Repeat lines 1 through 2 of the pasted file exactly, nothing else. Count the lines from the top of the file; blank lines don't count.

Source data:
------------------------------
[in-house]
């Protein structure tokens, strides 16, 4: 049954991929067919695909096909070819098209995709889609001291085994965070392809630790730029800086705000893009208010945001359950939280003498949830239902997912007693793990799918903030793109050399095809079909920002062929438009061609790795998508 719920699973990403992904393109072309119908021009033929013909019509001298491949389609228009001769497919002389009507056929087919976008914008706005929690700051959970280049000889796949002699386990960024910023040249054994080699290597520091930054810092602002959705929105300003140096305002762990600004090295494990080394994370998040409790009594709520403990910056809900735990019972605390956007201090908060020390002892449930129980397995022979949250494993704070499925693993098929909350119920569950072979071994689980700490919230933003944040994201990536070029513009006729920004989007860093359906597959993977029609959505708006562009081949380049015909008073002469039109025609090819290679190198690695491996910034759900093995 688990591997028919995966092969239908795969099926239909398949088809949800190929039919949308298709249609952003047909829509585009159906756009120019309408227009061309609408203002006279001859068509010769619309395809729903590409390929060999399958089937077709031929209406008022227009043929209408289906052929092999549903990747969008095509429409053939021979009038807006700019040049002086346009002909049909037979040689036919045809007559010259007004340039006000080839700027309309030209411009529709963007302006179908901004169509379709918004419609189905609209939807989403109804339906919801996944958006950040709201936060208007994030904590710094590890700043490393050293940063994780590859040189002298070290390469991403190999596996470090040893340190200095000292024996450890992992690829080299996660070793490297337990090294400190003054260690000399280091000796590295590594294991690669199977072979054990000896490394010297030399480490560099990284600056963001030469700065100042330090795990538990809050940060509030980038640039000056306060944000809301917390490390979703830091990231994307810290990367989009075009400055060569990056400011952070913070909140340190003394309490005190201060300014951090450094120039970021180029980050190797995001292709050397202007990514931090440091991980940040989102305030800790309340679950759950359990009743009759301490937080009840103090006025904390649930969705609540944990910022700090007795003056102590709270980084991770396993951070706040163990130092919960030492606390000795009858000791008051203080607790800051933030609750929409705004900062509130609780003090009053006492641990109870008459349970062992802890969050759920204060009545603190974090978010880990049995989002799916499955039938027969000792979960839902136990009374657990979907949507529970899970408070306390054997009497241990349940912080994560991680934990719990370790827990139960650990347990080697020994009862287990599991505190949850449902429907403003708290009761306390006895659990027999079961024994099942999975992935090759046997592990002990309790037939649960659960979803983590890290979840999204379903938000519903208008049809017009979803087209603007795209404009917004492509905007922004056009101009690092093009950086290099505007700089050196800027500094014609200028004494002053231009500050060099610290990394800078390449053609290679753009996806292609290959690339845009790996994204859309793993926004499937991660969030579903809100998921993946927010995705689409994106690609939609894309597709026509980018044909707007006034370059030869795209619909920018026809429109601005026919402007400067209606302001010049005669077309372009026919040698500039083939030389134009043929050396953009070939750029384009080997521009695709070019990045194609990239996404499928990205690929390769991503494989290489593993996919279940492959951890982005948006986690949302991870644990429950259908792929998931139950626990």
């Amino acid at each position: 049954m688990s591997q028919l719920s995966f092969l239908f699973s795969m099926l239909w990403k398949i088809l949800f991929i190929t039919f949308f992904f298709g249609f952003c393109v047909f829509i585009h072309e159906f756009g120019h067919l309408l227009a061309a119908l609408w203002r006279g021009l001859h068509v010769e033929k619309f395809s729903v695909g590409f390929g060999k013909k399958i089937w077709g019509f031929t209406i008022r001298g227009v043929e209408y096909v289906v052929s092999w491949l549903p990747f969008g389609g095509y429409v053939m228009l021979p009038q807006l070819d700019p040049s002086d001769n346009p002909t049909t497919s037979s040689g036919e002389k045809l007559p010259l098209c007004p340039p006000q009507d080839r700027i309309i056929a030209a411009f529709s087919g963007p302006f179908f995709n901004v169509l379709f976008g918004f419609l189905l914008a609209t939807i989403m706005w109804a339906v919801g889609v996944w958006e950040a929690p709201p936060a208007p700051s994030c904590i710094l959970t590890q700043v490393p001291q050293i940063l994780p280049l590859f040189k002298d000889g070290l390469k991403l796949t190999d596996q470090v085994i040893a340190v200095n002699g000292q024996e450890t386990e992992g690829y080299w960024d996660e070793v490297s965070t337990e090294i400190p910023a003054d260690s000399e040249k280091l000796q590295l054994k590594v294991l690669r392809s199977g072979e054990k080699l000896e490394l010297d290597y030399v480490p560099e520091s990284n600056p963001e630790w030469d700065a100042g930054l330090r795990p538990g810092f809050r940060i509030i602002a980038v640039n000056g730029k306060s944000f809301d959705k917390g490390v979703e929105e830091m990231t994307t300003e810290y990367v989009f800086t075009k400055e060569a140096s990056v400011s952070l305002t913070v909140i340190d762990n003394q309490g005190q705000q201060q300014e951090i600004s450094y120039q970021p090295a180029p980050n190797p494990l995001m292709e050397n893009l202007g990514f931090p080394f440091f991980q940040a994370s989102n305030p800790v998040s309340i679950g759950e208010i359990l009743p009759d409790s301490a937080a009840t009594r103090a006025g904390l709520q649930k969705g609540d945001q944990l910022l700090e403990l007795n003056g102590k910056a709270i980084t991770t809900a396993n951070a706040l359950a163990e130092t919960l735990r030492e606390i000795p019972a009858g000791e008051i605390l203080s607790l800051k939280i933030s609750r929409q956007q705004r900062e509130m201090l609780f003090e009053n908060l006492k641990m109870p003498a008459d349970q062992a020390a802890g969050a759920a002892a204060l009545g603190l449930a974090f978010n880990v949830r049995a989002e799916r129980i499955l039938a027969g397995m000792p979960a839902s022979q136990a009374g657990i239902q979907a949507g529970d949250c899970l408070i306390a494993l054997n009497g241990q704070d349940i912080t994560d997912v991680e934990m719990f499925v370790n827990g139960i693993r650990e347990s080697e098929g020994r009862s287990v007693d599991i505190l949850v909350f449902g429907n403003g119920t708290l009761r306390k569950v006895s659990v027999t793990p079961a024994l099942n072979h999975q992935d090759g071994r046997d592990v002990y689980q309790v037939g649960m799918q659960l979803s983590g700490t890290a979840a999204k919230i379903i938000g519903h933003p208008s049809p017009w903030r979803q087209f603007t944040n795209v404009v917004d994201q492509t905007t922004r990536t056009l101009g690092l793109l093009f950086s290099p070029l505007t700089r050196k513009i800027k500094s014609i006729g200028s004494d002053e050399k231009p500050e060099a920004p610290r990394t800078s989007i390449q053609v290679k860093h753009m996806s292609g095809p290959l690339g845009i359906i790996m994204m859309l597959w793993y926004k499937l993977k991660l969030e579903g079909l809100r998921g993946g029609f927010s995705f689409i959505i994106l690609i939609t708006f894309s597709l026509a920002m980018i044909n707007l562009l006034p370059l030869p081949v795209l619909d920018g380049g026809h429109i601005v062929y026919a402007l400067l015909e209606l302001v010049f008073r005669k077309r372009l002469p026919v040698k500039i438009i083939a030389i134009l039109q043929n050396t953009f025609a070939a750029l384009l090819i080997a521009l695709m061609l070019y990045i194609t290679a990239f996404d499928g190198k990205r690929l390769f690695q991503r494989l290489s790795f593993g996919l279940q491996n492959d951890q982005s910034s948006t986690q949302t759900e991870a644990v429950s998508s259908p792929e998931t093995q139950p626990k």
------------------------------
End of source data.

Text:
[in-house]
């Protein structure tokens, strides 16, 4: 049954991929067919695909096909070819098209995709889609001291085994965070392809630790730029800086705000893009208010945001359950939280003498949830239902997912007693793990799918903030793109050399095809079909920002062929438009061609790795998508 719920699973990403992904393109072309119908021009033929013909019509001298491949389609228009001769497919002389009507056929087919976008914008706005929690700051959970280049000889796949002699386990960024910023040249054994080699290597520091930054810092602002959705929105300003140096305002762990600004090295494990080394994370998040409790009594709520403990910056809900735990019972605390956007201090908060020390002892449930129980397995022979949250494993704070499925693993098929909350119920569950072979071994689980700490919230933003944040994201990536070029513009006729920004989007860093359906597959993977029609959505708006562009081949380049015909008073002469039109025609090819290679190198690695491996910034759900093995 688990591997028919995966092969239908795969099926239909398949088809949800190929039919949308298709249609952003047909829509585009159906756009120019309408227009061309609408203002006279001859068509010769619309395809729903590409390929060999399958089937077709031929209406008022227009043929209408289906052929092999549903990747969008095509429409053939021979009038807006700019040049002086346009002909049909037979040689036919045809007559010259007004340039006000080839700027309309030209411009529709963007302006179908901004169509379709918004419609189905609209939807989403109804339906919801996944958006950040709201936060208007994030904590710094590890700043490393050293940063994780590859040189002298070290390469991403190999596996470090040893340190200095000292024996450890992992690829080299996660070793490297337990090294400190003054260690000399280091000796590295590594294991690669199977072979054990000896490394010297030399480490560099990284600056963001030469700065100042330090795990538990809050940060509030980038640039000056306060944000809301917390490390979703830091990231994307810290990367989009075009400055060569990056400011952070913070909140340190003394309490005190201060300014951090450094120039970021180029980050190797995001292709050397202007990514931090440091991980940040989102305030800790309340679950759950359990009743009759301490937080009840103090006025904390649930969705609540944990910022700090007795003056102590709270980084991770396993951070706040163990130092919960030492606390000795009858000791008051203080607790800051933030609750929409705004900062509130609780003090009053006492641990109870008459349970062992802890969050759920204060009545603190974090978010880990049995989002799916499955039938027969000792979960839902136990009374657990979907949507529970899970408070306390054997009497241990349940912080994560991680934990719990370790827990139960650990347990080697020994009862287990599991505190949850449902429907403003708290009761306390006895659990027999079961024994099942999975992935090759046997592990002990309790037939649960659960979803983590890290979840999204379903938000519903208008049809017009979803087209603007795209404009917004492509905007922004056009101009690092093009950086290099505007700089050196800027500094014609200028004494002053231009500050060099610290990394800078390449053609290679753009996806292609290959690339845009790996994204859309793993926004499937991660969030579903809100998921993946927010995705689409994106690609939609894309597709026509980018044909707007006034370059030869795209619909920018026809429109601005026919402007400067209606302001010049005669077309372009026919040698500039083939030389134009043929050396953009070939750029384009080997521009695709070019990045194609990239996404499928990205690929390769991503494989290489593993996919279940492959951890982005948006986690949302991870644990429950259908792929998931139950626990």